Polish educators visit Riverside Elementary









Polish educators visit Riverside Elementary

On Aug. 20, Riverside Elementary welcomed two visitors from Poland’s St. Kostka Primary School-- Principal Marta Zubek, and Maja Matoga, an English teacher. Ms. Zubek and Ms. Matoga visited Riverside to learn more about the school and how the school system's curriculum is designed to meet the needs of students. St. Kostka Primary School serves students ages 7-12.

Their visit was arranged through a program sponsored by North Georgia College and State University (NGCSU) in Dahlonega. The program provides cooperative learning exchange opportunities for graduate students working on master's degrees in Early Childhood Education. The graduate students visited Polish schools to teach English and receive course credit. In turn, the Polish educators who hosted the students were invited to come and visit American schools and homes.

“The visitors were particularly impressed with the various teaching strategies used at Riverside,” says Dr. Craig Barlow, principal of Riverside Elementary. “Polish students are taught in a very formal atmosphere with very structured classrooms. Schools in Poland do not serve lunches, so our cafeteria program was also of particular interest.”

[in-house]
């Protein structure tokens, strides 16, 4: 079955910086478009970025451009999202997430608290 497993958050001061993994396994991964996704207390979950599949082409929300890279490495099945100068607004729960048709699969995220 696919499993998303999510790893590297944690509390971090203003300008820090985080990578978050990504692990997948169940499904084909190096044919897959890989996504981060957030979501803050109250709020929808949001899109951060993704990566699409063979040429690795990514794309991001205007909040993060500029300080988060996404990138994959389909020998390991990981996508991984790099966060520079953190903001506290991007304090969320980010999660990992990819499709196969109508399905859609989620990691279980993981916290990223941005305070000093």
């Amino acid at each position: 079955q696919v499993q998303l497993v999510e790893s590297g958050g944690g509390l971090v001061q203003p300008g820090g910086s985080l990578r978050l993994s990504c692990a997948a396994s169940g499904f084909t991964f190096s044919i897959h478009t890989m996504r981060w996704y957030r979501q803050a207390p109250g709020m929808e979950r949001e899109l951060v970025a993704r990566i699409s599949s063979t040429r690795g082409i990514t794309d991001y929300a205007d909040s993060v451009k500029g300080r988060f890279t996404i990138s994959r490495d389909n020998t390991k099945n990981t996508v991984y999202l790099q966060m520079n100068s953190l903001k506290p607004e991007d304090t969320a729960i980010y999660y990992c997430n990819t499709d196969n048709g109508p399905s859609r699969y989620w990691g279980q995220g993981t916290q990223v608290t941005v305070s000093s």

Riverside 5th graders share their visual arts projects on patterns and symmetry with Ms. Zubek, left, and Ms. Matoga, right.

Polish educators like Ms. Zubek are not selected in the same manner as principals in Gwinnett County. She was elected to the principal’s position at St. Kostka by the parents and the local council to serve a five-year term. Principals in Poland select an educational platform and “run for office” based on their ideas to improve student instruction.


"We are amazed that children from all over the world are succeeding in such a creative, dynamic environment," says Ms. Zubek. "We do not have a great deal of diversity in our schools in Poland and we feel that your school has been very successful in meeting the needs of your students."

Ms. Matoga was equally excited about the materials available to American students. "The options of using varied instructional materials to meet the needs of students is a great asset to learning. We hope to take these ideas back to our schools."